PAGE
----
It’s like Lord Voldemort joining forces with The Penguin.
Two of the globe’s most epic environmental threats appear to be ganging up on us: The hole in the ozone layer could be hastening global warming.
Yes, the hole in the ozone layer. It still exists, though it has been getting smaller because the world rightly panicked and began phasing out the use of CFCs in the 1980s. It was previously thought that the hole was helping to slow down global warming, but new research published in Geophysical Research Letters suggests the opposite. From Nature:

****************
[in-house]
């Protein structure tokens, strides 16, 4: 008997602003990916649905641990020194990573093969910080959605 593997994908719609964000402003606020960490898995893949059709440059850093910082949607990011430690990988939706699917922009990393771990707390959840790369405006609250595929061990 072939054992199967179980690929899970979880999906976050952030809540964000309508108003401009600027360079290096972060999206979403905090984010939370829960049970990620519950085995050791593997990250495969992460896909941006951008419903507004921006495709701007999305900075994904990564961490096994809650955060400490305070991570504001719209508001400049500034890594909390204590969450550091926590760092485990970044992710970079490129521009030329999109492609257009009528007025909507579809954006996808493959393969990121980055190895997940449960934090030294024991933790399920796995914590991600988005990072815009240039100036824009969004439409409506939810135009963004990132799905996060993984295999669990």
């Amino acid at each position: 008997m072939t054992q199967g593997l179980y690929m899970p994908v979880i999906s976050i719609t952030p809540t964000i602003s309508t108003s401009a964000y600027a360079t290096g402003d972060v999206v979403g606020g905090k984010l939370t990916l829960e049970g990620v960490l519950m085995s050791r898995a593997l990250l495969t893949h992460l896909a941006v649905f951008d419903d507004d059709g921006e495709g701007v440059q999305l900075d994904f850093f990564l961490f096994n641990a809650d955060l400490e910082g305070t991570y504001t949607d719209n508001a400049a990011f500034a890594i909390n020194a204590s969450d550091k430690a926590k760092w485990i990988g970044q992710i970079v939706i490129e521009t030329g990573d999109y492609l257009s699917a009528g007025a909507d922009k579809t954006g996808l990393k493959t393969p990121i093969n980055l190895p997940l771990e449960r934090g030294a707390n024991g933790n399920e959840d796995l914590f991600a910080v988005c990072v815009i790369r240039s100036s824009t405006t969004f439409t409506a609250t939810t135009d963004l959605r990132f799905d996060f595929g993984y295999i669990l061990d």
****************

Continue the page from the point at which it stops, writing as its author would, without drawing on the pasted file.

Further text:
The team’s models predicted a shift in the southern-hemisphere jet stream — the high-altitude air currents flowing around Antarctica — as a result of ozone depletion. This produced a change in the cloud distribution, with clouds moving towards the South Pole, where they are less effective at reflecting solar radiation. …
The extra net energy absorbed by the Earth would be 0.25 watts per square metre, or roughly a tenth of the greenhouse effect attributed to CO2, [says Kevin Grise, the study’s lead author and an atmospheric scientist at Columbia University]. The result could be a small but non-negligible contribution to global temperature rise.